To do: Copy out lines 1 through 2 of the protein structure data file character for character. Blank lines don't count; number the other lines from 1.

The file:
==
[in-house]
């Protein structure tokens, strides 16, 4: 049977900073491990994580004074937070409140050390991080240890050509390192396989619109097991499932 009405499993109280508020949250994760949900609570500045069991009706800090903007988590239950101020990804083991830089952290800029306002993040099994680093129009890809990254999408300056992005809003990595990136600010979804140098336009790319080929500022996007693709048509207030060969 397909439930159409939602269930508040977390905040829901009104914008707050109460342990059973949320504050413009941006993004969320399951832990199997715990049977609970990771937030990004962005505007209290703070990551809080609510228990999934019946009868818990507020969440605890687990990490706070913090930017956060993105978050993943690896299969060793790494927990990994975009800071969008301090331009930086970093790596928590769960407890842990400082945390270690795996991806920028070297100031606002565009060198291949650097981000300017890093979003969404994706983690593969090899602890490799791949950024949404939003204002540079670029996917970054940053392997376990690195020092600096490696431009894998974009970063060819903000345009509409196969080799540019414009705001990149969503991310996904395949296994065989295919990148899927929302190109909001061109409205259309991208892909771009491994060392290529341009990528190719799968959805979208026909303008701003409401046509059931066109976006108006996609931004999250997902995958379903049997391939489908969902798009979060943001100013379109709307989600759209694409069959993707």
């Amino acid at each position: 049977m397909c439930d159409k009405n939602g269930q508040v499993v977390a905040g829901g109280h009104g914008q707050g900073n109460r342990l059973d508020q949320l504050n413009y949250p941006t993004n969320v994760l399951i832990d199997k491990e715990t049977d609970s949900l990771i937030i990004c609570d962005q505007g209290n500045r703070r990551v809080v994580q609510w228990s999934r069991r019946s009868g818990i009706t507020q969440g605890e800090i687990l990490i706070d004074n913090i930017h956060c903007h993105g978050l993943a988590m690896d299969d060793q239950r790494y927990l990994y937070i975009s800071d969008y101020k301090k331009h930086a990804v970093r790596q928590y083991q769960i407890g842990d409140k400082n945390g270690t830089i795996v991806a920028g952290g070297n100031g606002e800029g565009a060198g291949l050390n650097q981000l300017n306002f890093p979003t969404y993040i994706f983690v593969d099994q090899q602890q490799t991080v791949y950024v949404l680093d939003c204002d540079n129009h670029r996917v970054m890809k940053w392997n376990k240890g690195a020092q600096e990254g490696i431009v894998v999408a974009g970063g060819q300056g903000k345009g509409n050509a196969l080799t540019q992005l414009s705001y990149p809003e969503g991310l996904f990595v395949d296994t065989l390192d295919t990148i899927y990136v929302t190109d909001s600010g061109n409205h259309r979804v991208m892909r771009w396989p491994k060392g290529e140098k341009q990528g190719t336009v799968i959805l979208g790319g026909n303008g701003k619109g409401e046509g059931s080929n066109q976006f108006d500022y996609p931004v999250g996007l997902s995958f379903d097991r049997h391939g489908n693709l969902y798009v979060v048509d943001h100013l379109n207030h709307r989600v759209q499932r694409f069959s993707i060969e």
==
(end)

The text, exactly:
[in-house]
């Protein structure tokens, strides 16, 4: 049977900073491990994580004074937070409140050390991080240890050509390192396989619109097991499932 009405499993109280508020949250994760949900609570500045069991009706800090903007988590239950101020990804083991830089952290800029306002993040099994680093129009890809990254999408300056992005809003990595990136600010979804140098336009790319080929500022996007693709048509207030060969 397909439930159409939602269930508040977390905040829901009104914008707050109460342990059973949320504050413009941006993004969320399951832990199997715990049977609970990771937030990004962005505007209290703070990551809080609510228990999934019946009868818990507020969440605890687990990490706070913090930017956060993105978050993943690896299969060793790494927990990994975009800071969008301090331009930086970093790596928590769960407890842990400082945390270690795996991806920028070297100031606002565009060198291949650097981000300017890093979003969404994706983690593969090899602890490799791949950024949404939003204002540079670029996917970054940053392997376990690195020092600096490696431009894998974009970063060819903000345009509409196969080799540019414009705001990149969503991310996904395949296994065989295919990148899927929302190109909001061109409205259309991208892909771009491994060392290529341009990528190719799968959805979208026909303008701003409401046509059931066109976006108006996609931004999250997902995958379903049997391939489908969902798009979060943001100013379109709307989600759209694409069959993707």